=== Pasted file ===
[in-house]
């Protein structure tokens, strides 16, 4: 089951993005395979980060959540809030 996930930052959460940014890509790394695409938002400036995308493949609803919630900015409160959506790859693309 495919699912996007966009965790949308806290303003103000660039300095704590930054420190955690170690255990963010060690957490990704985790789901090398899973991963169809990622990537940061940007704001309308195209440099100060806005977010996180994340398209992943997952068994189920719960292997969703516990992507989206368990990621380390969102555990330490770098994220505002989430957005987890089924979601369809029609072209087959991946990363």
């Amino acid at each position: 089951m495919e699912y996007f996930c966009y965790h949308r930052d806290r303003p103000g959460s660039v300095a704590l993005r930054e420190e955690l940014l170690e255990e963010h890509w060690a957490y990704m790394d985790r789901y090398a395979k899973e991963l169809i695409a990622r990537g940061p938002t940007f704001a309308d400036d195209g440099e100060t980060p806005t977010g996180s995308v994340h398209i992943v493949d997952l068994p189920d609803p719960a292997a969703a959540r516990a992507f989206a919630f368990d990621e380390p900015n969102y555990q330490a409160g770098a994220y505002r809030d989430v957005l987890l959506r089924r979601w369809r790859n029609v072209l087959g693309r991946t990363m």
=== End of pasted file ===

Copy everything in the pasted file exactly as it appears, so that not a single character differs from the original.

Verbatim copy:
[in-house]
């Protein structure tokens, strides 16, 4: 089951993005395979980060959540809030 996930930052959460940014890509790394695409938002400036995308493949609803919630900015409160959506790859693309 495919699912996007966009965790949308806290303003103000660039300095704590930054420190955690170690255990963010060690957490990704985790789901090398899973991963169809990622990537940061940007704001309308195209440099100060806005977010996180994340398209992943997952068994189920719960292997969703516990992507989206368990990621380390969102555990330490770098994220505002989430957005987890089924979601369809029609072209087959991946990363």
């Amino acid at each position: 089951m495919e699912y996007f996930c966009y965790h949308r930052d806290r303003p103000g959460s660039v300095a704590l993005r930054e420190e955690l940014l170690e255990e963010h890509w060690a957490y990704m790394d985790r789901y090398a395979k899973e991963l169809i695409a990622r990537g940061p938002t940007f704001a309308d400036d195209g440099e100060t980060p806005t977010g996180s995308v994340h398209i992943v493949d997952l068994p189920d609803p719960a292997a969703a959540r516990a992507f989206a919630f368990d990621e380390p900015n969102y555990q330490a409160g770098a994220y505002r809030d989430v957005l987890l959506r089924r979601w369809r790859n029609v072209l087959g693309r991946t990363m």